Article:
• Where an employer does not offer a group health plan, then the incentive would be based upon the cost of the second-lowest cost Silver Plan available through the state or federal health care exchange in the location the employer identifies as its principal place of business.

  • A smoking cessation program is not limited to the 30% incentive if the employee is only asked about tobacco use, and the 50% incentive limit under HIPAA could apply. A smoking cessation program that includes a medical screening for tobacco use, however, is limited to the 30% incentive as that would be a medical examination under the ADA Final Rule.

  • The GINA Final Rule clarifies that tobacco use is not genetic information.

  • No Retaliation for Non-Participation. The employer may not take any adverse action, retaliate against, or coerce employees who choose not to participate in the wellness program.

  • No Retaliation for Non-Participation. The employer may not take any adverse action, retaliate against, or coerce employees who choose not to participate in the wellness program.

  • Notice Requirements. Employees participating in a wellness program that collects employee medical information (through disability-related questions and/or medical examinations) must be provided a notice.

  • The notice must be written in language reasonably likely to be understood by the employee from whom medical information is being obtained

  • The content of the notice must include the following information:

  • The medical information that will be collected;

  • How the medical information will be used;

  • With whom the medical information will be shared; and

  • How the medical information will be kept confidential.

  • The notice may be combined with any notice being provided under HIPAA as long as the content requirements are met.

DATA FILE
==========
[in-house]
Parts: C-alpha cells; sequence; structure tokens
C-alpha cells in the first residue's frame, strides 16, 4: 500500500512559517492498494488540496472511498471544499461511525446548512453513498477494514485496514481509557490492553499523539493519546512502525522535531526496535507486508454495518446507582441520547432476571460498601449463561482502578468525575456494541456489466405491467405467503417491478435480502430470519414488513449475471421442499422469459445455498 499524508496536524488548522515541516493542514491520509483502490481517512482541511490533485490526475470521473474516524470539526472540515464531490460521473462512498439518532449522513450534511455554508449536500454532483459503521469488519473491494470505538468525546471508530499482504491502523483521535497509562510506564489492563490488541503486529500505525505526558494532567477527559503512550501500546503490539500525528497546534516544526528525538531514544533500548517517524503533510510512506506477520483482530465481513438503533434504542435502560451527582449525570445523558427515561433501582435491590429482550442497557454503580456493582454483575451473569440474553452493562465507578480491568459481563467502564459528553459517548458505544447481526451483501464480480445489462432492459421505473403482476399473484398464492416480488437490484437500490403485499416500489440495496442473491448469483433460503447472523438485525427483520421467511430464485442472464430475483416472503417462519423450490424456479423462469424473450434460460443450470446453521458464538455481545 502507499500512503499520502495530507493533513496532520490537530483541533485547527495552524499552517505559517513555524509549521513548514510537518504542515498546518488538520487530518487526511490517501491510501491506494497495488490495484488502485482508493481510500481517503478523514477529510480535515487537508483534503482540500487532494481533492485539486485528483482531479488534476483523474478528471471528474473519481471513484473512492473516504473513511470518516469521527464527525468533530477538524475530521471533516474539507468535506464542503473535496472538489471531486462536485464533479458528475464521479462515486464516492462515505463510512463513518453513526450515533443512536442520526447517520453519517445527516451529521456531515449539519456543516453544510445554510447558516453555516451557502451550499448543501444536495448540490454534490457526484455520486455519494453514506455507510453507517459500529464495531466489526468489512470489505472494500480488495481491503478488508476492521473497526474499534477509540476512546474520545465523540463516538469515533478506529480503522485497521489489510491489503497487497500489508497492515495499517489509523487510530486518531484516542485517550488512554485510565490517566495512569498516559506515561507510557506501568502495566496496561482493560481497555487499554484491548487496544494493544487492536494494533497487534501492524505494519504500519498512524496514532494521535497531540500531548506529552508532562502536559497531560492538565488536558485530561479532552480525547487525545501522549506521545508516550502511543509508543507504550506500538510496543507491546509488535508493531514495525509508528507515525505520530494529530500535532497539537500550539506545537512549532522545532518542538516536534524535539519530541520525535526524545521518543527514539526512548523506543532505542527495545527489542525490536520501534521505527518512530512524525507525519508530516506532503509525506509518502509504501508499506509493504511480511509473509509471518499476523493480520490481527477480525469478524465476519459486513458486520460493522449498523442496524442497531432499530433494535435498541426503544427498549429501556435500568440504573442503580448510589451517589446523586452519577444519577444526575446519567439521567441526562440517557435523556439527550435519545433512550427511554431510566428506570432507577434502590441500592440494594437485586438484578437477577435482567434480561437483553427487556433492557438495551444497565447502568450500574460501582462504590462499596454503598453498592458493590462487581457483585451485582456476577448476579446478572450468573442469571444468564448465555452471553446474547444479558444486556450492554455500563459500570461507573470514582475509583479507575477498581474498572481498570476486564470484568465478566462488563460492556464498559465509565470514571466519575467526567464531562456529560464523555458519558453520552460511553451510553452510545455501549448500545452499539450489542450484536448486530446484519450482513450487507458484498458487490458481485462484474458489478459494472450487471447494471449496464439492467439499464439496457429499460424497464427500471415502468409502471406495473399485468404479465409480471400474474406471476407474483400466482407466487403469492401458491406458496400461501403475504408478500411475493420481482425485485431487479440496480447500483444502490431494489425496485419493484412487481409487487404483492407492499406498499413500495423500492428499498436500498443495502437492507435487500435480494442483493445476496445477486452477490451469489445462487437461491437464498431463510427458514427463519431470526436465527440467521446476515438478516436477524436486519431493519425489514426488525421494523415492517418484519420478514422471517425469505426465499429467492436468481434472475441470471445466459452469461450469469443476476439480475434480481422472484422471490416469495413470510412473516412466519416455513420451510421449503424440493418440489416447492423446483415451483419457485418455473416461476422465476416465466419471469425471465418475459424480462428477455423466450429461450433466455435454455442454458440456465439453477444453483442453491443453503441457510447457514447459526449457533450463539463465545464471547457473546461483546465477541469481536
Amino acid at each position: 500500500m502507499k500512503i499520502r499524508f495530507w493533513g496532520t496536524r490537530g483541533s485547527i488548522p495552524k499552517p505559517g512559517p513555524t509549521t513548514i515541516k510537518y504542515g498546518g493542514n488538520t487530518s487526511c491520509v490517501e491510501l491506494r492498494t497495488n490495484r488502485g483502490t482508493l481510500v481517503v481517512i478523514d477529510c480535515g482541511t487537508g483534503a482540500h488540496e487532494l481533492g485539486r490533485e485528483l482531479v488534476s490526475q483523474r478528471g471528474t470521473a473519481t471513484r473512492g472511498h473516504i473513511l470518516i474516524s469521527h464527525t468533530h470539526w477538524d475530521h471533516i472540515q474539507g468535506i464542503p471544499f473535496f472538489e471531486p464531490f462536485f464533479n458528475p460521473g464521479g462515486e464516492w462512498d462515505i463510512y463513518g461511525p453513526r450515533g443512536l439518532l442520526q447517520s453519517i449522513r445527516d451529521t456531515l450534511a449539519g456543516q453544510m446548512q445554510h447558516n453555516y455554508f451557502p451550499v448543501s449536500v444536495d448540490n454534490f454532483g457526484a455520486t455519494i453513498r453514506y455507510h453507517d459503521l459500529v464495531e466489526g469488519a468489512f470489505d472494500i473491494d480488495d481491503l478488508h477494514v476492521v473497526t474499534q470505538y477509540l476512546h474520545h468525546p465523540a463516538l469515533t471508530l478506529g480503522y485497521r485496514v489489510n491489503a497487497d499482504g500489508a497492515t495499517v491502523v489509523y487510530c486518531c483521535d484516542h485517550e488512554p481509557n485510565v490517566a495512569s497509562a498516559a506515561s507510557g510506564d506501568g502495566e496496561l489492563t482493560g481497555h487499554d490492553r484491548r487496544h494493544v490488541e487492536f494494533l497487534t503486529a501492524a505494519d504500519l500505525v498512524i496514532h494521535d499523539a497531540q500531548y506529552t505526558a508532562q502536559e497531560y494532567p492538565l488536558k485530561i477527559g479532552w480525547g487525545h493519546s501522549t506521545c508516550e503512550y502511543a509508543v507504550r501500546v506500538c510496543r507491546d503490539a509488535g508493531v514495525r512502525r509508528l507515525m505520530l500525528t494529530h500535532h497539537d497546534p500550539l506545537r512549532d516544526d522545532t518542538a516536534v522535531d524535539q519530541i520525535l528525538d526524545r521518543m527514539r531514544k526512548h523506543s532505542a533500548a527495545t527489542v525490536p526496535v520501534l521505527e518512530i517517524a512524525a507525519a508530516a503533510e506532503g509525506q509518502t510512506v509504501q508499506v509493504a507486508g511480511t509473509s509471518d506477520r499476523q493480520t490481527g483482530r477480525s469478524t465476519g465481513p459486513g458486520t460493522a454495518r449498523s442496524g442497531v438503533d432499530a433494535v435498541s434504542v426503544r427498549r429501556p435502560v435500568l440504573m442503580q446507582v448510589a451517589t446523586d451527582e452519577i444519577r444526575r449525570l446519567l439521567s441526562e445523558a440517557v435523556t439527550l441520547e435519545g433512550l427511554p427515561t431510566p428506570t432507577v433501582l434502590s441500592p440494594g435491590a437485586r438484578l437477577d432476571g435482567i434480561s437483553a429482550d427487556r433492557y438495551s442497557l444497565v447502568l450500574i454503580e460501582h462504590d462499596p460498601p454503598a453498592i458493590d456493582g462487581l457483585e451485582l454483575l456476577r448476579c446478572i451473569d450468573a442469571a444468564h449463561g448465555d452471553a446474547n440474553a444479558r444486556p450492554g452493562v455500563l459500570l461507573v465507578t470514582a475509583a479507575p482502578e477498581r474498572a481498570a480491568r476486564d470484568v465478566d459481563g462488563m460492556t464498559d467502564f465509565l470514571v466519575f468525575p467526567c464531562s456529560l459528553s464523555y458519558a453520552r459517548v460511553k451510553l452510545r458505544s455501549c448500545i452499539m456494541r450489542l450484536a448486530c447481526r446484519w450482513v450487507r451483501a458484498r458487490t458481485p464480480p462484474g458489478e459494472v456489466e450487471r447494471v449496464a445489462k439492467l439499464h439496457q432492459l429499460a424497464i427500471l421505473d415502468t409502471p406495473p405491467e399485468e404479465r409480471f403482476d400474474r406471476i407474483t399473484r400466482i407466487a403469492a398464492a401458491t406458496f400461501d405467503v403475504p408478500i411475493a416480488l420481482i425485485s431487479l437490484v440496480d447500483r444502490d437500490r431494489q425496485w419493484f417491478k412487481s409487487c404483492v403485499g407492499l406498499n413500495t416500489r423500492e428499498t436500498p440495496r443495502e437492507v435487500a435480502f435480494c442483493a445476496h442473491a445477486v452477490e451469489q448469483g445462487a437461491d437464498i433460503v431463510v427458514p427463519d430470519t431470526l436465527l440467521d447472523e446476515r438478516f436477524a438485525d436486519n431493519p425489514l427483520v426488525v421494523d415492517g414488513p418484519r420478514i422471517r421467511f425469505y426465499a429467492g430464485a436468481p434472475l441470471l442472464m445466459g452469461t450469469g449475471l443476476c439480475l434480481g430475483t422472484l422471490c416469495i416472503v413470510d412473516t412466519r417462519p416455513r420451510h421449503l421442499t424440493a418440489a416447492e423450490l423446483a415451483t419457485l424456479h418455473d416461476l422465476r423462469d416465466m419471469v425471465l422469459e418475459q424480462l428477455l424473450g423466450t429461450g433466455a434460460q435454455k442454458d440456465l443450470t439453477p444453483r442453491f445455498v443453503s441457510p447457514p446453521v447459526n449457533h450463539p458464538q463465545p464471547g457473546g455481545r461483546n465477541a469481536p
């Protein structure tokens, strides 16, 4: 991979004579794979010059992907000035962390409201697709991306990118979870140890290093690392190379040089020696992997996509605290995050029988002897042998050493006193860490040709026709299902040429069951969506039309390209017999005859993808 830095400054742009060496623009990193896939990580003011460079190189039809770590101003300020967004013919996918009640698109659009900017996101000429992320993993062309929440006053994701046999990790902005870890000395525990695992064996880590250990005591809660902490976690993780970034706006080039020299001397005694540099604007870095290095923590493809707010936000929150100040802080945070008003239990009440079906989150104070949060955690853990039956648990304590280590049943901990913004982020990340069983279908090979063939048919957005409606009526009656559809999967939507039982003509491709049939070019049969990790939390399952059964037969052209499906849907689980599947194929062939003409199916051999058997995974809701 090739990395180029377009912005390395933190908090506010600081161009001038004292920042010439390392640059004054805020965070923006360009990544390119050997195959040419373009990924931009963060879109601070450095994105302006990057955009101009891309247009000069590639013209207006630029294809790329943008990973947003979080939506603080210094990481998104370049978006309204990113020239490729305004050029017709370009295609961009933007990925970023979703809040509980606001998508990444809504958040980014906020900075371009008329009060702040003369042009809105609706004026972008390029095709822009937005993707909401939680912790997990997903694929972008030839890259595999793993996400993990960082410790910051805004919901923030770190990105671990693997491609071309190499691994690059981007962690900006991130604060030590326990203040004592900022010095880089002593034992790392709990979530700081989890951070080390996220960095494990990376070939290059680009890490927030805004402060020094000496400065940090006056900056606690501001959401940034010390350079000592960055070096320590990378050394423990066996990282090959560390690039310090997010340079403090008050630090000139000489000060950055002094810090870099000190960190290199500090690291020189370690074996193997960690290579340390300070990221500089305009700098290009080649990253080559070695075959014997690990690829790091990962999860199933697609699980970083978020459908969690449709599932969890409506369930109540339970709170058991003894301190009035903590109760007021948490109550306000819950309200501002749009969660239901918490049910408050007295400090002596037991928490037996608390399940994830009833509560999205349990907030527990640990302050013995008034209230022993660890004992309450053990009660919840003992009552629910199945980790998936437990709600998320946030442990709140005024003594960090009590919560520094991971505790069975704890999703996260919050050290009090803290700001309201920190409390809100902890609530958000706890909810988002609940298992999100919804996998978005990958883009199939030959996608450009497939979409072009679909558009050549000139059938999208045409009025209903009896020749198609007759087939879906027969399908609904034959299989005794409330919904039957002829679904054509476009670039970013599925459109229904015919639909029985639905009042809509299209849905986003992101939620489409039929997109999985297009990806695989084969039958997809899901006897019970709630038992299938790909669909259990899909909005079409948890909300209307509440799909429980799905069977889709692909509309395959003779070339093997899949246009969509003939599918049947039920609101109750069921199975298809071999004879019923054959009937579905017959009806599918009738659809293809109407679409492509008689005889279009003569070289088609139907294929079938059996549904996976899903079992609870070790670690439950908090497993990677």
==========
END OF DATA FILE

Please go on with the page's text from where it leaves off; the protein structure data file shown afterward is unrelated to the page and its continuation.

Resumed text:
• The EEOC subsequently provided a sample notice for employers to use to meet this notice requirement. Use of the sample notice is not required.

  • There is no specific timing requirement for distributing the notice, but it must be given to the employee prior to the employee providing any health information, and in sufficient time for the employee to decide whether to participate in the wellness program.

  • The notice may be provided in any format that will be effective in reaching employees being offered participation in the wellness program, including hard copy, or by email with the subject line clearly identifying what the notice is about. The EEOC cautions employers not to provide the notice along with a lot of other information not relating to the wellness program as this could result in an ineffective notification.

Employers that offer wellness programs should be aware of these new rules and prepare for compliance with the new requirements.



© Boutwell Fay LLP 2016, All Rights Reserved. This handout is for information purposes only, and may constitute attorney advertising. It should not be construed as legal advice and does not create an attorney-client relationship. If you have questions or would like our advice with respect to any of this information, please contact us. The information contained in this article is effective as of August 31, 2016.